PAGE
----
AlzPED: A roadmap for increasing rigor and reproducibility of preclinical studies
Author’s Note: The Division of Neuroscience is grateful for Health Scientist Specialist Shreaya Chakroborty’s contributions to the development of AlzPED and for conducting the analyses presented in this blog post.
In our quest to develop effective therapies for Alzheimer’s disease (AD), we have built an array of open-science, translational infrastructure programs that provide high-quality data and critical analytical and experimental tools to researchers. One success has been the Model Organism Development and Evaluation for Late-Onset Alzheimer’s Disease (MODEL-AD) consortium. In just four years, MODEL-AD has generated and made available more than 40 new genetically modified mouse models harboring various risk factor genes for late-onset AD and shared a wealth of data from these models via the NIA-supported AD Knowledge Portal.
Despite that positive step, it remains difficult to translate overwhelmingly positive preclinical study results into similar positive clinical outcomes. One of the chief culprits for this is poor rigor in design, methodology, and evaluation of preclinical studies. Rigor — the overall quality of the experimental process — is the essence of scientific research. More rigorous research produces more trustworthy and reproducible outcomes.
To help make our rigor more rigorous (so to speak), NIA joined forces about four years ago with the NIH Library, the Alzheimer’s Drug Discovery Foundation, and the Alzheimer’s Association to create the Alzheimer’s Disease Preclinical Efficacy Database (AlzPED). AlzPED is a searchable, publicly available knowledge base that hosts more than 1,000 published studies regarding the preclinical testing of candidate therapeutics in animal models of AD and Alzheimer’s disease related dementias (ADRD). It aims to illuminate the experimental design and reporting practices of preclinical efficacy testing studies for researchers, funding agencies, and the public. Since our previous blog post, AlzPED has grown significantly. It now houses data on 188 animal models, 890 therapeutic agents, 173 therapeutic targets, and more than 1,500 AD-related outcome measures.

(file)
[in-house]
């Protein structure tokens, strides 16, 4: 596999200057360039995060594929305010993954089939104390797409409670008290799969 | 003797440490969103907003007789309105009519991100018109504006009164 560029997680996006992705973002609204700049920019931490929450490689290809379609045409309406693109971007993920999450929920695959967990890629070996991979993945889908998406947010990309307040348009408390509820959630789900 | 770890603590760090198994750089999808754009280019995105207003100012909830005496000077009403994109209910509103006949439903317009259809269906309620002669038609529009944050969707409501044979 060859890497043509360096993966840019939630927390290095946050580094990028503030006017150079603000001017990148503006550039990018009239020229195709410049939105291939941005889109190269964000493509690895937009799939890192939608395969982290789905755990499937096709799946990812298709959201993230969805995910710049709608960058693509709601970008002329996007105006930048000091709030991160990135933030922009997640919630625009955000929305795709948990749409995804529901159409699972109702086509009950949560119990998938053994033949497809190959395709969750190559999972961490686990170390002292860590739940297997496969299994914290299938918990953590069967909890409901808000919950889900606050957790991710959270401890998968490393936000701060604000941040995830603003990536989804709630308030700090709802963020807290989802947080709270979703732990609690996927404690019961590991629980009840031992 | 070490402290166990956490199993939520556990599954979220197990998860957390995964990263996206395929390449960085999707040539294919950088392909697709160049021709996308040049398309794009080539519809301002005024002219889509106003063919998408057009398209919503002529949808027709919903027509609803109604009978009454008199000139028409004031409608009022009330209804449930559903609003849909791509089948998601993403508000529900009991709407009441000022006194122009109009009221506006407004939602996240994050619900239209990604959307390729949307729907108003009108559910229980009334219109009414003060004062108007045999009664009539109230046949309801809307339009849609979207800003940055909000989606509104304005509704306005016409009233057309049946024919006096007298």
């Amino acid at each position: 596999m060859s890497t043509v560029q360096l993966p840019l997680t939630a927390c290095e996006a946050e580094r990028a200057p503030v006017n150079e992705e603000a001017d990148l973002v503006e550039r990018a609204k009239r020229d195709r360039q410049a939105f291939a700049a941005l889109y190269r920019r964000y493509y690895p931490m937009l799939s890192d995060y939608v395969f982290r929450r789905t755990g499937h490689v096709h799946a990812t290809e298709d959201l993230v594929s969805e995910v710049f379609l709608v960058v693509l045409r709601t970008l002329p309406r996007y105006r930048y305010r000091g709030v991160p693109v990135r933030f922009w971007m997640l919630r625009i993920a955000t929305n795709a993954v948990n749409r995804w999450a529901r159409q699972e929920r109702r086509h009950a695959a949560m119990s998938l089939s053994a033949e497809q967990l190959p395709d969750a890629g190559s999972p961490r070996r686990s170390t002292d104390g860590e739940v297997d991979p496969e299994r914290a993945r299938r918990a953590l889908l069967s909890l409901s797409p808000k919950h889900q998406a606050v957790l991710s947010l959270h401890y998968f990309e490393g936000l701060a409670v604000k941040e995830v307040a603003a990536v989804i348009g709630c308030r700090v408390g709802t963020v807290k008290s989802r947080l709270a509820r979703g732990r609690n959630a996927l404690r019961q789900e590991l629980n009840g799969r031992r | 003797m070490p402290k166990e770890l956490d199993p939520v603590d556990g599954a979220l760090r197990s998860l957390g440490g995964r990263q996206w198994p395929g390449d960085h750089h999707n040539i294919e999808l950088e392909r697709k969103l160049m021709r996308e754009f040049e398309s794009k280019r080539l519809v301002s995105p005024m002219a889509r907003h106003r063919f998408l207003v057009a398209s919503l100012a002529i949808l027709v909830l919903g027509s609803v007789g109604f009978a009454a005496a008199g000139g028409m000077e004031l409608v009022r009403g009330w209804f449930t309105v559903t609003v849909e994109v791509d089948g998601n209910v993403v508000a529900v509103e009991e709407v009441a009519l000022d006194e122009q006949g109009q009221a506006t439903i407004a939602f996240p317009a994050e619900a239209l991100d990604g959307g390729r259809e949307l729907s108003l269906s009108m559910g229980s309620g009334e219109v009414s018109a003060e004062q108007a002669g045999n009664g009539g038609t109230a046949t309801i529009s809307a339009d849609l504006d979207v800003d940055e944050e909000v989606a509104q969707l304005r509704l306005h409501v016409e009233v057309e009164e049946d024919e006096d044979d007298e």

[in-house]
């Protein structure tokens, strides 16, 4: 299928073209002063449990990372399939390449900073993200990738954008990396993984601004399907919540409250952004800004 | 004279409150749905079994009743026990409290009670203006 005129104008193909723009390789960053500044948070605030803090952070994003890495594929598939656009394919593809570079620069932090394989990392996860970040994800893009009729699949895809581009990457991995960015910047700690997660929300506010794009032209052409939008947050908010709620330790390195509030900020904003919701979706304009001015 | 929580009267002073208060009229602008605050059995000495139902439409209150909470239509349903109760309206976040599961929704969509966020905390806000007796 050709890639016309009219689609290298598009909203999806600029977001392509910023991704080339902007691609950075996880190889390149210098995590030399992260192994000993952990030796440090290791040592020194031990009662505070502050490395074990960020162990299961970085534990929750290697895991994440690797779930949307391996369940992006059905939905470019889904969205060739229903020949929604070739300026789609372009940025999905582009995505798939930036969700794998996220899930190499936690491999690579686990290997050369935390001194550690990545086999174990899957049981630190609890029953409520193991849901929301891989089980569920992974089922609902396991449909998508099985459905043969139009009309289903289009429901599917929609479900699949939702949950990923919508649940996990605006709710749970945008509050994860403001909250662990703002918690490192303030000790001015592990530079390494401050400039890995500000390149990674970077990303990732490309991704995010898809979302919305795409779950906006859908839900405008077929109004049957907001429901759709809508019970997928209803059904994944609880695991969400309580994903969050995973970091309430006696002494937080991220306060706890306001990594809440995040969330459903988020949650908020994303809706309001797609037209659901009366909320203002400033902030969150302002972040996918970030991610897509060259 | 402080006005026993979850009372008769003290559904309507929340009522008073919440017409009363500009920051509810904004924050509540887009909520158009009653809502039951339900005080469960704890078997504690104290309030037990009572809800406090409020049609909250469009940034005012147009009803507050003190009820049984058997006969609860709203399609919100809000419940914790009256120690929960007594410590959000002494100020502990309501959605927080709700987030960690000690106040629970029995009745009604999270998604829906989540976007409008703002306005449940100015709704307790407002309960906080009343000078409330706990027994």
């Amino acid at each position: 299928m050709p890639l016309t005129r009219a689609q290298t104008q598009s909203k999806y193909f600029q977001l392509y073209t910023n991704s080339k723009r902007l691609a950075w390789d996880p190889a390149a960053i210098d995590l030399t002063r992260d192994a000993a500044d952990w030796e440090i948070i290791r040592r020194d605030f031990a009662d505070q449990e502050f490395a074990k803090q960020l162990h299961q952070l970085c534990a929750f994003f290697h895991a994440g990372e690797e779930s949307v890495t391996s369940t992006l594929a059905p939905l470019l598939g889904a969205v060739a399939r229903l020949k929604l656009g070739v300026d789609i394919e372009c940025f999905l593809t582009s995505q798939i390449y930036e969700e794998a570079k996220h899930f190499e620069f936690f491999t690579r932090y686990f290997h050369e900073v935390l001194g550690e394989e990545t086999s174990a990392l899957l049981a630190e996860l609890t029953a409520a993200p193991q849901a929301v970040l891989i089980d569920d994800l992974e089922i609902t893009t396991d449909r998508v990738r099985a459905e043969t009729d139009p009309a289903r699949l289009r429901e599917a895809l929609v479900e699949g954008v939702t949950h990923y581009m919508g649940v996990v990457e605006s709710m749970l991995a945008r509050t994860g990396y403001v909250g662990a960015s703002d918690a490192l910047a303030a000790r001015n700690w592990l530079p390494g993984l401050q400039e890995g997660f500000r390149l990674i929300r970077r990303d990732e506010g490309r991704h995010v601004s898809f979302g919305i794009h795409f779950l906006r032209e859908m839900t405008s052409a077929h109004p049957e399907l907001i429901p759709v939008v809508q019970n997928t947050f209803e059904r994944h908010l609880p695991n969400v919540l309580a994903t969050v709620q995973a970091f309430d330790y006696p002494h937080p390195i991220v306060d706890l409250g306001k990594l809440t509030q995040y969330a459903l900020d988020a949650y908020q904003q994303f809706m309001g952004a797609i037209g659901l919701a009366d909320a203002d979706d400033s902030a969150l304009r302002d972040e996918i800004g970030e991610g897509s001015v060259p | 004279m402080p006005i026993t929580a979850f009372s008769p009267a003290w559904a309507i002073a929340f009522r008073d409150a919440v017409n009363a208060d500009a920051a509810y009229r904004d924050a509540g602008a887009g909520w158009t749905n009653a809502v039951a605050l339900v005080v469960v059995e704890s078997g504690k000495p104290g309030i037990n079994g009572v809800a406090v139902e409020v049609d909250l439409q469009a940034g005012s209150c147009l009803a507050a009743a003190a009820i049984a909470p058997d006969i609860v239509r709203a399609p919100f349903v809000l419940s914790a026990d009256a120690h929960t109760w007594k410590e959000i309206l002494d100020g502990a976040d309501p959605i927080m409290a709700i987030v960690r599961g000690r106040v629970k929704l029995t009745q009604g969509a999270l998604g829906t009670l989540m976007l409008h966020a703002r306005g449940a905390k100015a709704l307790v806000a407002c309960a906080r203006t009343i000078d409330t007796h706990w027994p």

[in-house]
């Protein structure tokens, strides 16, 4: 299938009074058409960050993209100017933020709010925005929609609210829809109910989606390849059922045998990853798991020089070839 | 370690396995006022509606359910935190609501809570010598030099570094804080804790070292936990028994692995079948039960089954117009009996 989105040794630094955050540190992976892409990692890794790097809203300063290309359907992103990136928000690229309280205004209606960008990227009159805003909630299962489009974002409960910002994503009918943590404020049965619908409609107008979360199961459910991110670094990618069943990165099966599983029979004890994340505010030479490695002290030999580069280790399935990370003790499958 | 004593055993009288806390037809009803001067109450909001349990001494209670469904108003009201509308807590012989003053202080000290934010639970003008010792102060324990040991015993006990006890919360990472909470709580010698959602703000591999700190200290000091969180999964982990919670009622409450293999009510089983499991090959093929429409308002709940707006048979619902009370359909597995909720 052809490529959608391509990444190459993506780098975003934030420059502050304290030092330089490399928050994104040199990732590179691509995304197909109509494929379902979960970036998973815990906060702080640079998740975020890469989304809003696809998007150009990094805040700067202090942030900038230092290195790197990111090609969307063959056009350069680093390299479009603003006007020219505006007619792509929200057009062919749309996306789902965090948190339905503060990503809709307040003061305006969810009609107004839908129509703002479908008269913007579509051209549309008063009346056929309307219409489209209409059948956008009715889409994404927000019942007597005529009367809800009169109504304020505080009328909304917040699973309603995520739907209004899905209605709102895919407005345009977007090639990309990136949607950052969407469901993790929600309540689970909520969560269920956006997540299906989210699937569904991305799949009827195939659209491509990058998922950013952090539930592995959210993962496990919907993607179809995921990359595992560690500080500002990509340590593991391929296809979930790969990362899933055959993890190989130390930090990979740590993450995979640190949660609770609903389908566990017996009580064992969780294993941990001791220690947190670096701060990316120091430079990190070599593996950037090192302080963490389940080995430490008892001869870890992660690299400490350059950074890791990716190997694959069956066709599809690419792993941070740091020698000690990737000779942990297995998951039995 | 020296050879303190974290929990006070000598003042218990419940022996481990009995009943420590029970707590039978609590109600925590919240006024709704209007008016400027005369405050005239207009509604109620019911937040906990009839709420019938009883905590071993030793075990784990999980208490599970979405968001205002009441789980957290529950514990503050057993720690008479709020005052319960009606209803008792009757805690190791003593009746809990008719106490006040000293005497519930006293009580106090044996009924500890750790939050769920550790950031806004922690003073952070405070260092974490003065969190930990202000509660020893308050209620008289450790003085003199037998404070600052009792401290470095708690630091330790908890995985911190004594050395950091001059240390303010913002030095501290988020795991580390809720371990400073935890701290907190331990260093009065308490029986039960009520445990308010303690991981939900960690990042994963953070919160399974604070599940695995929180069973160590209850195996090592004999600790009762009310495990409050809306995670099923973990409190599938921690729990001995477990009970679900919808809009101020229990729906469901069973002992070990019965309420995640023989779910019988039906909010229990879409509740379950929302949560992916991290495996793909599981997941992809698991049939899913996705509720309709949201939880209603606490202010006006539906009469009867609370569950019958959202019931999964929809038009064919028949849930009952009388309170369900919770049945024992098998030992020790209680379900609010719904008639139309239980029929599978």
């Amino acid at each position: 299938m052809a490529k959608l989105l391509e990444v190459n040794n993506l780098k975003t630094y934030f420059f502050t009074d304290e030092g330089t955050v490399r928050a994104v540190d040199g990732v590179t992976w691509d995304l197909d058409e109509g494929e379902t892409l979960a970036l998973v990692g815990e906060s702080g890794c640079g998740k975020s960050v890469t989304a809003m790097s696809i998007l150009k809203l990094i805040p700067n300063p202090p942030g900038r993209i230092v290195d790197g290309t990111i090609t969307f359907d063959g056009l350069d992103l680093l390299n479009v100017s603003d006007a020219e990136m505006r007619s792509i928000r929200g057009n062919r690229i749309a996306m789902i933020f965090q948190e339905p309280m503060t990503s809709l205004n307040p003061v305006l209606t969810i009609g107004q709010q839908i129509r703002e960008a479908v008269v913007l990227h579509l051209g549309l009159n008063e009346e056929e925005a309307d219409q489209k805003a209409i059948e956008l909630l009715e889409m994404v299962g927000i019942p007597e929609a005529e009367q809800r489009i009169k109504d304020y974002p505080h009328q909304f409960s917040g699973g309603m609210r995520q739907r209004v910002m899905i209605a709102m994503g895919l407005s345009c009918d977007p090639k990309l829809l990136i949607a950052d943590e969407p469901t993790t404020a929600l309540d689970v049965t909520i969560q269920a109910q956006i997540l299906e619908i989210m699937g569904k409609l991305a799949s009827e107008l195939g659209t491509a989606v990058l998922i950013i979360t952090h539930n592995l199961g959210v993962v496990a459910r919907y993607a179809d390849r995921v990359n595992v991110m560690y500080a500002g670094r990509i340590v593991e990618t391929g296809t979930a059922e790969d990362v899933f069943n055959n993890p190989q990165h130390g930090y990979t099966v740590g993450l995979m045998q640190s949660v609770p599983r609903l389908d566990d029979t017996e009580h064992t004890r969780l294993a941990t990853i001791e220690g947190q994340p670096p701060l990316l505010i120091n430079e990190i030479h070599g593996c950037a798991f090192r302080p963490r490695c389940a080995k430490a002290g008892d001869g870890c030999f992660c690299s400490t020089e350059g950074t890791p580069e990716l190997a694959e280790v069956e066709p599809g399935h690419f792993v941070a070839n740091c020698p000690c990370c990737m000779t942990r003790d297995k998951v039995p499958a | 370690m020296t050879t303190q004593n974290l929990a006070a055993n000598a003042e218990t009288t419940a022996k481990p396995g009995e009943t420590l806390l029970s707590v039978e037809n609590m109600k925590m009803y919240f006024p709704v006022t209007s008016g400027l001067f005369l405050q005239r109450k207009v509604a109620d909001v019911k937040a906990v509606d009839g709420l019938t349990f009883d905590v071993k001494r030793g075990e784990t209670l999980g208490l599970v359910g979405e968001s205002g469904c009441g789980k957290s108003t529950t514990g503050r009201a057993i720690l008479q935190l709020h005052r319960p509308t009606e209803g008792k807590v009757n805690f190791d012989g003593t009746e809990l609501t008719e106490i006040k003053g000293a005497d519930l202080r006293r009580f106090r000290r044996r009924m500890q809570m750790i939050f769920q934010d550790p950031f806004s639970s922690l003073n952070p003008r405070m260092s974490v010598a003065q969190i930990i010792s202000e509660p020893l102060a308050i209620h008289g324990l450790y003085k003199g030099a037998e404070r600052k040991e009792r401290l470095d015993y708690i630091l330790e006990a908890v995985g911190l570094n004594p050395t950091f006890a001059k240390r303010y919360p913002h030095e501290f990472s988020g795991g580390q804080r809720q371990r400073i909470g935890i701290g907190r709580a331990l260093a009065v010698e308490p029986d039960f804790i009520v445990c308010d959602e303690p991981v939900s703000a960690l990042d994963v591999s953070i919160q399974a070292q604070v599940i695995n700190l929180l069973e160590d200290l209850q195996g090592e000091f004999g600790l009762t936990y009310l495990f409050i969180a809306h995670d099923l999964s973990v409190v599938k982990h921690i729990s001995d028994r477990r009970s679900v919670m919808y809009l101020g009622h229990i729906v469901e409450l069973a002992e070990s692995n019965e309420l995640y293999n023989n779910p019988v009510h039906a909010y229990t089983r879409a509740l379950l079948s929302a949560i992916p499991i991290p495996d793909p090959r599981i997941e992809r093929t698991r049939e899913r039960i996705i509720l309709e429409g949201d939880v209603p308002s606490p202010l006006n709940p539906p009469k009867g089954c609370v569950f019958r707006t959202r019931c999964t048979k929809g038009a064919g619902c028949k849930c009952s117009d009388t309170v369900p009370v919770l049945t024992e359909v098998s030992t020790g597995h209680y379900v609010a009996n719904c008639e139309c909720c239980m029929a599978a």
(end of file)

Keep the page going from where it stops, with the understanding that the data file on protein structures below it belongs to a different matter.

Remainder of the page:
AlzPED: A systematic approach
The AlzPED team has identified a three-step process to improve rigor, reproducibility, and translatability:
- Identify missing but critical experimental design elements.
- Adopt a standardized set of best practices and experimental design guidelines and encourage investigators to follow them.
- Provide a platform for creating citable reports of (previously unpublished) studies with negative findings.
AlzPED uses a “rigor report card” listing a standardized set of study design elements to find critical pieces missing from preclinical studies and to monitor the rigor of every study we curate (see Figure 1 for a sample report card.) Our most recent analysis of 1,030 studies points to serious gaps in reporting critical methodology elements such as sample-size calculation, blinding, and inclusion and exclusion criteria. On a positive note, we find that most studies do report experimental design elements like dose and formulation of the therapeutic agent being examined and treatment paradigms (Figure 2).
Roadmap to increased rigor
Wider use of AlzPED’s roadmap, best practices, and guidelines can improve and refine the rigor and reproducibility of preclinical research in Alzheimer’s animal models and promote effective translation of drug testing data to the clinic.
We encourage you to use AlzPED to survey the existing literature, to check where your work is on the rigor roadmap, and to improve the design of your future preclinical efficacy testing studies. NIH is committed to enhancing reproducibility through rigor and transparency, and AlzPED is a very useful tool to strengthen the Research Strategy section as you prepare your next application.
Most importantly, if you have conducted a study that has arrived at negative findings and have not been able to publish it, contact us and we will help you create a citable report so we can reduce the publication bias that favors studies with positive findings. We welcome your questions or comments below!